Two scientists, Dr Malik Peiris and Dr Seto Wing Hong from the  Hong Kong University have proved that that low temperatures and low relative humidity had allowed the SARS virus, which was a corona virus too, to survive much longer than they did in high temperatures and humidity. The HKU team argued that this was the reason why warm and humid Southeast Asian countries did not have SARS outbreaks, unlike Hong Kong and Singapore where there was intensive use of air-conditioning.

Another intriguing study by scientists in China too suggests the relationship between how deadly COVID-19 can be and the weather conditions. They analysed 2,300 deaths in Wuhan, and compared them to the humidity, temperature and pollution levels on the day they occurred. Although it has yet to be published in an academic journal, their research suggests mortality rates were lower on days when the humidity levels and temperatures were higher. Their analysis also suggests that on days where the maximum and minimum temperature ranges were greater; there were higher levels of mortality. But this work is largely also based on computer modeling, so the exact nature of this relationship, and whether it will be seen in other parts of the world, is still to be explored.

Dr Alan Evangelista, a microbiology and virology professor at St Christopher’s Hospital for Children in Philadelphia found results similar to the other studies. His research showed that as humidity increases, the viral droplet size becomes larger and settles out of the air rapidly. In contrast, in low humidity, there is rapid evaporation of respiratory droplets and they remain airborne for prolonged periods, increasing the time and distance over which transmission can occur.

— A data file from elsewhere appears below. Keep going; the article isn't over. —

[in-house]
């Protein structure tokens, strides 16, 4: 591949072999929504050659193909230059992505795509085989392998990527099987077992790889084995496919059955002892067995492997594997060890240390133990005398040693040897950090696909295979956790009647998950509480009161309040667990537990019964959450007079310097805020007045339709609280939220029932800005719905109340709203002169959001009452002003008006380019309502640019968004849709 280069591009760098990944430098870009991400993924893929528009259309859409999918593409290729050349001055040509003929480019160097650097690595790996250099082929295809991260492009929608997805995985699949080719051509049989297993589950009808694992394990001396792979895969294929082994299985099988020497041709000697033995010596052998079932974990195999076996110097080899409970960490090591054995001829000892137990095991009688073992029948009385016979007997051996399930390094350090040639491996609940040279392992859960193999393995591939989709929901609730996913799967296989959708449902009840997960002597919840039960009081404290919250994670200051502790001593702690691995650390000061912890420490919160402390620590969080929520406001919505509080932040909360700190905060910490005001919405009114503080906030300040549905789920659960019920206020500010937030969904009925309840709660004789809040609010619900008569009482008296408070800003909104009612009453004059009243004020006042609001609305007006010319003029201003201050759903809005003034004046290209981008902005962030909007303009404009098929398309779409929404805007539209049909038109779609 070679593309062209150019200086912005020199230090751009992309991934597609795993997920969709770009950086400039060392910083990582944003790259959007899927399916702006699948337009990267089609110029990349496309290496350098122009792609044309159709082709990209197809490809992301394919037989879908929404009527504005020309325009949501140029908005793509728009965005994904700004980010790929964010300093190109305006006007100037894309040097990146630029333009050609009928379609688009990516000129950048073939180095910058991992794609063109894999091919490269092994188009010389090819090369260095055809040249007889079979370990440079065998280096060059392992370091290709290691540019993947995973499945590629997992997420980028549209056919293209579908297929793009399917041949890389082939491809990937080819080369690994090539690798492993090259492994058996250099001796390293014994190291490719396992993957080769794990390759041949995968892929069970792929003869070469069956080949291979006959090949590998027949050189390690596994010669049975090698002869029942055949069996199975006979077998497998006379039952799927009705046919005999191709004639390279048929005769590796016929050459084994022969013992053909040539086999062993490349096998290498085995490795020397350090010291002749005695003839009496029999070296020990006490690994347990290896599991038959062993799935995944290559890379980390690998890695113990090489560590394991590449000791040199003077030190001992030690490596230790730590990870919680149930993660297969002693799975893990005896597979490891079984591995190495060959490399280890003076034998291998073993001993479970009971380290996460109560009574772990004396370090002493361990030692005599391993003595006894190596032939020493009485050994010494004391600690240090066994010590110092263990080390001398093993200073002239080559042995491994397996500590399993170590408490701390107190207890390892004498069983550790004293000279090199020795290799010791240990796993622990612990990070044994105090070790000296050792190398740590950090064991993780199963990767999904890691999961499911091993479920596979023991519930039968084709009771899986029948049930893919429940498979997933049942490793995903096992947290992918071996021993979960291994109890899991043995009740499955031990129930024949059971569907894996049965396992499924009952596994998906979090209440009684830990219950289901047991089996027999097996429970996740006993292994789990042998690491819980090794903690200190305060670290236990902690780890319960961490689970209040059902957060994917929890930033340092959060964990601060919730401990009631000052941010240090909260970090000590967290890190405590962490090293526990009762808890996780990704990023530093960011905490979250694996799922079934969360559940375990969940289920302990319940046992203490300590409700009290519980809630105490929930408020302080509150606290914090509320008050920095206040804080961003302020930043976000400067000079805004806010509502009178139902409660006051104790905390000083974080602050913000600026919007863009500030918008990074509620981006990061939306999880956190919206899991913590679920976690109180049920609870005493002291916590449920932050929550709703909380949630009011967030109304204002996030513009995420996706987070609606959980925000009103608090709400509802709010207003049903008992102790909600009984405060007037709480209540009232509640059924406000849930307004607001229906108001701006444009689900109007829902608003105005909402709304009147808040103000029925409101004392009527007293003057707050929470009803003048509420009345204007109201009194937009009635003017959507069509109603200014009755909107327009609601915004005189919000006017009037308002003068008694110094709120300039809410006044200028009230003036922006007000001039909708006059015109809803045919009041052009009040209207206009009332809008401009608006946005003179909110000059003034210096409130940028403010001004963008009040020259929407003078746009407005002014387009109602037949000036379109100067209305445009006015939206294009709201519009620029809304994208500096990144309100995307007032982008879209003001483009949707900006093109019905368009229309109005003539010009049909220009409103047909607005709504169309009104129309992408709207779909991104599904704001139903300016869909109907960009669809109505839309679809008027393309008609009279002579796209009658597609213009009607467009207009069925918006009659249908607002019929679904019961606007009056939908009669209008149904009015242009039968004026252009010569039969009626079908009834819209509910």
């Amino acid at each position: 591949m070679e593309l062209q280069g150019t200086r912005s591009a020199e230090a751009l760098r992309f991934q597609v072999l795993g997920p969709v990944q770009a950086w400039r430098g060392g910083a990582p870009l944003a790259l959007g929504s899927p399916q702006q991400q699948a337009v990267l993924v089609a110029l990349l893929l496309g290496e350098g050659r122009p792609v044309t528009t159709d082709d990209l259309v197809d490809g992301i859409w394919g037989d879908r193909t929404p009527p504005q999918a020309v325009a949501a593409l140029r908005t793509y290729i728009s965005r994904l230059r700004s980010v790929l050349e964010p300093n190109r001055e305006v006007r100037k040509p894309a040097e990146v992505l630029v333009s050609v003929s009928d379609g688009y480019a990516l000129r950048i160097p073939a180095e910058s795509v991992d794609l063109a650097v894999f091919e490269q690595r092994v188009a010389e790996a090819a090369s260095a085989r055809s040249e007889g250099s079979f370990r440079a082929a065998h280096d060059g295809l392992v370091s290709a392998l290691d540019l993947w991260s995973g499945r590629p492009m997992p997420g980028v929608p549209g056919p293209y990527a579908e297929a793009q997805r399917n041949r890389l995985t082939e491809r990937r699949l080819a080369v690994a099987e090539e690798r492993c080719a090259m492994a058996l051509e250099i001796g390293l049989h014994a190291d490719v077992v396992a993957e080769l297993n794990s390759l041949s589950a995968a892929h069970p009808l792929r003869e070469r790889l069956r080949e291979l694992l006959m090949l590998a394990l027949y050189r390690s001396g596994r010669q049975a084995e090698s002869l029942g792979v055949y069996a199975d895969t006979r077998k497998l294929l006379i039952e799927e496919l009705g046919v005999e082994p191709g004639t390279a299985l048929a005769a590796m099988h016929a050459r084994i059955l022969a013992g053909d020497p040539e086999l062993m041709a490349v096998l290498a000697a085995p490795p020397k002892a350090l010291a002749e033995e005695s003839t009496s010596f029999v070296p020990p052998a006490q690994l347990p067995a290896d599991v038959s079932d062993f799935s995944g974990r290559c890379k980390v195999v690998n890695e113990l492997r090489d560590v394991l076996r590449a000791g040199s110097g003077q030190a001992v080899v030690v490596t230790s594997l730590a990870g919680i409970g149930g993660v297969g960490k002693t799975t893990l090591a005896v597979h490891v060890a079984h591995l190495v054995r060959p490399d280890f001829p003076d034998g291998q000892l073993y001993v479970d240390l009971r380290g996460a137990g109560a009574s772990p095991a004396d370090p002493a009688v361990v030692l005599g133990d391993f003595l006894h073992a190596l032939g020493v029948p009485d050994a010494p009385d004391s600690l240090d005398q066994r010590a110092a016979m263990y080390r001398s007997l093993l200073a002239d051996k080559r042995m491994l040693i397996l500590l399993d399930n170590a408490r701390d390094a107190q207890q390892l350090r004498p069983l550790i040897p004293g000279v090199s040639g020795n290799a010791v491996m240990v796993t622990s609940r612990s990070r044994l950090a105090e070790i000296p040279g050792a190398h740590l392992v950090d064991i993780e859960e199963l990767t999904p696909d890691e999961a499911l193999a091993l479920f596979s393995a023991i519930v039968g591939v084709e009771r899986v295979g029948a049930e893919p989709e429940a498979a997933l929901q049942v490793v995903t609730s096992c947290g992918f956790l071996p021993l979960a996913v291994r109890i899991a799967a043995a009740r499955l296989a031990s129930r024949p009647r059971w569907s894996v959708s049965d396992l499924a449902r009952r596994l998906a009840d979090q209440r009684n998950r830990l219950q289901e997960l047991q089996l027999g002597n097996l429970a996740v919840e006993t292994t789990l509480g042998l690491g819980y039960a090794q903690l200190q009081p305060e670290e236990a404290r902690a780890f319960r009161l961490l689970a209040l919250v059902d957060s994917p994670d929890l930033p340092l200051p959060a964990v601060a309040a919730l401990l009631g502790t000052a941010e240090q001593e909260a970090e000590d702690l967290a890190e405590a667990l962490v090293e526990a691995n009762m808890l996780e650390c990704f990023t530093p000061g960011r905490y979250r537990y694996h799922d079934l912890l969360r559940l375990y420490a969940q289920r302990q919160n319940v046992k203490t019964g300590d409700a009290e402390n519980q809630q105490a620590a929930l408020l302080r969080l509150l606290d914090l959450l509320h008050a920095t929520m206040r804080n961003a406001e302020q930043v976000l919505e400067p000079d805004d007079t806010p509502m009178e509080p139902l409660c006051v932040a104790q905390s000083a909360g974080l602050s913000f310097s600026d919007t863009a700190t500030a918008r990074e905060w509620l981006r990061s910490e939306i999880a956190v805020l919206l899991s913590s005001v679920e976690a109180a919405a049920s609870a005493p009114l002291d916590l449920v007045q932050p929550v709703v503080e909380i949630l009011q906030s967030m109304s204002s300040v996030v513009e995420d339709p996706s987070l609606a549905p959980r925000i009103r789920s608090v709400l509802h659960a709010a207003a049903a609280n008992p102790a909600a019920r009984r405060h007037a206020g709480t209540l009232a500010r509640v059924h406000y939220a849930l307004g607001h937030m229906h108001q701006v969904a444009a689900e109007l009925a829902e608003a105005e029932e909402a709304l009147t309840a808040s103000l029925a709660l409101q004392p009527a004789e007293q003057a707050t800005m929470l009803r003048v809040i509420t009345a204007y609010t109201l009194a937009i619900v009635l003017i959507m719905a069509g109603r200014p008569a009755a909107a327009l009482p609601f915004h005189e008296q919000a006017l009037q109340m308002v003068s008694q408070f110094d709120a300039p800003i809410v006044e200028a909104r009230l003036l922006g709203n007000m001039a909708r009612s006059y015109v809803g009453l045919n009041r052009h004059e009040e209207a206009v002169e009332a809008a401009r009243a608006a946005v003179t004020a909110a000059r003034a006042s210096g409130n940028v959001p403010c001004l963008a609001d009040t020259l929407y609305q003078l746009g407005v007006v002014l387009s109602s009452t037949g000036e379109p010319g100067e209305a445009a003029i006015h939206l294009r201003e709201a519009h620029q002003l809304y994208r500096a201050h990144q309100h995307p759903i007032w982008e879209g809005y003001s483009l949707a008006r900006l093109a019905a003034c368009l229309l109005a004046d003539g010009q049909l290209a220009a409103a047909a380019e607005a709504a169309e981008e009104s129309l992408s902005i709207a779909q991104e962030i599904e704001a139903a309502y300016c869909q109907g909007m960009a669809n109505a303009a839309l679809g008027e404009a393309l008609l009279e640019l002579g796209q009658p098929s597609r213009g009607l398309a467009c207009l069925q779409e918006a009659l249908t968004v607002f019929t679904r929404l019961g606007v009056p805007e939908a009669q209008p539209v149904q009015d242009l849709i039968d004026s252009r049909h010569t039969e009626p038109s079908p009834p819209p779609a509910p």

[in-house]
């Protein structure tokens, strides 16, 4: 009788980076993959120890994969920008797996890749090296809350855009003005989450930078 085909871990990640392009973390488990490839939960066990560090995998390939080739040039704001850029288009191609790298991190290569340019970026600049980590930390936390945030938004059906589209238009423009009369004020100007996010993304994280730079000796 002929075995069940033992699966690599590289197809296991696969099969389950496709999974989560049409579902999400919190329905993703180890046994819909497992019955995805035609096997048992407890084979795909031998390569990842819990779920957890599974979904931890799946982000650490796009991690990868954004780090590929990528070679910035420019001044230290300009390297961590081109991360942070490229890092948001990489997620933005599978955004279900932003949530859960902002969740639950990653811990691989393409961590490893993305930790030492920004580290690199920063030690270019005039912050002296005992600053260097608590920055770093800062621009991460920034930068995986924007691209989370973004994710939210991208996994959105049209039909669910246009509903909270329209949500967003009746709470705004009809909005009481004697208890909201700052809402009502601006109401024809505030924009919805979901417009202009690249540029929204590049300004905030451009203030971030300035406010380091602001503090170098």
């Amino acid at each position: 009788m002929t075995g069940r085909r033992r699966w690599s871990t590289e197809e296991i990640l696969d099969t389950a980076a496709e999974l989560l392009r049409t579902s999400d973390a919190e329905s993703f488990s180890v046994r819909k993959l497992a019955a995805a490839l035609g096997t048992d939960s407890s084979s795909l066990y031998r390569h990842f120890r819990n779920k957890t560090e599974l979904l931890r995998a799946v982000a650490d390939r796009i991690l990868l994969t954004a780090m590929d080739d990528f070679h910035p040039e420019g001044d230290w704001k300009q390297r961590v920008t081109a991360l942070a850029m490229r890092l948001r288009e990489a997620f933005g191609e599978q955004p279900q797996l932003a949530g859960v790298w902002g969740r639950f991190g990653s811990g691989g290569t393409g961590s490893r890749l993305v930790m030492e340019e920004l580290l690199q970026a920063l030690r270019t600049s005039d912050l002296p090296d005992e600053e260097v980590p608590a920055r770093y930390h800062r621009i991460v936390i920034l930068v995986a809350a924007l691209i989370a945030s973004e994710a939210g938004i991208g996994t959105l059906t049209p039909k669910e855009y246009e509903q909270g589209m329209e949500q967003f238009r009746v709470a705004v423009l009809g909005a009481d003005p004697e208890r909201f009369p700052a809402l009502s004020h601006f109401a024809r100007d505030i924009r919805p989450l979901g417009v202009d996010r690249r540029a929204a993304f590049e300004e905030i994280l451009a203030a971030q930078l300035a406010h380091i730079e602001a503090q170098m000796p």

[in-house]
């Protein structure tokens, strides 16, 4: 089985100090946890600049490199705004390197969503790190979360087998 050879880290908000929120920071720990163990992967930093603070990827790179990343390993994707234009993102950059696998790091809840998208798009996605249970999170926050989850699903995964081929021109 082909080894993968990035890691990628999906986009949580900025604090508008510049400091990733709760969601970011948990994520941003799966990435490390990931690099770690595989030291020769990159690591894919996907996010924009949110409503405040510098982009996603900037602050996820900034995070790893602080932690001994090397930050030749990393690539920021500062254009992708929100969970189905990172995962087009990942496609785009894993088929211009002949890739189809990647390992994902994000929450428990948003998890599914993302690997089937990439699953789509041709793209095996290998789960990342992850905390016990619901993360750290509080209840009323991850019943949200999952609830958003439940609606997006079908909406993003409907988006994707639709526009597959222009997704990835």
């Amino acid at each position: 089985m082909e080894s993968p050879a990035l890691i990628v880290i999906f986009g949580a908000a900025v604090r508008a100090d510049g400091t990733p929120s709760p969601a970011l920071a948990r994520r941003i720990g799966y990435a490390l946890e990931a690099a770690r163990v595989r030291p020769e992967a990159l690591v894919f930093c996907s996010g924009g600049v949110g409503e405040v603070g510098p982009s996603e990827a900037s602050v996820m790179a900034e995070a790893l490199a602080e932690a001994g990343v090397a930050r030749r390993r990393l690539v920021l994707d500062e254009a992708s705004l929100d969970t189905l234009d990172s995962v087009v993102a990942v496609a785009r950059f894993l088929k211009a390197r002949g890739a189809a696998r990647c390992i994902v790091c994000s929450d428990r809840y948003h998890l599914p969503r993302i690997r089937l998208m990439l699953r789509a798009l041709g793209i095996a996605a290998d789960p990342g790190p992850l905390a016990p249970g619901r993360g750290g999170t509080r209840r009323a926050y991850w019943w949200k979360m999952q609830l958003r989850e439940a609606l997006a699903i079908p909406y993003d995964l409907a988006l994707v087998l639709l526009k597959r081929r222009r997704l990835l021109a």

University of Utah physicists Saveez Saffarian and Michael Vershinin are conducting studies on   how the virus's protective outer shell responds to changes in heat and humidity. According to the duo, “Viruses are not able to do anything on their own, as they are simply shells with genetic instructions tucked inside; when a virus invades a host's cells, it uses that cell's machinery to replicate itself, over and over again.

What we know is that the droplets are better at staying afloat when the air is cold and dry, when the air is humid and warm, they fall to the ground more quickly, making transmission harder."

Dr Mohammad Sajadi, an associate professor of medicine at the University of Maryland, too thinks weather might play a role.

Elizabeth McGraw, Director of the Center for Infectious Disease Dynamics at Pennsylvania State University, explained to the Time magazine: “The droplets that carry viruses do not stay suspended in humid air as long, and the warmer temperatures lead to more rapid virus degradation.” Recent comments attributed to Professor John Nicholls from the University of Hong Kong’s Department of Pathology suggests that weather conditions will be a key factor in the demise of the coronavirus.

The 'Global Virus Network ' has predicted that weather modeling can explain spread of COVID-19. Their observation is that the spread of Covid 19 is along a narrow corridor of 30-50” Latitudes at consistently similar weather conditions of 5 to 11 degree Celsius and 47 per cent to 79 per cent humidity. They also suggested that a temperature rise of 12 degrees Celsius or higher, the viral transmission may be difficult.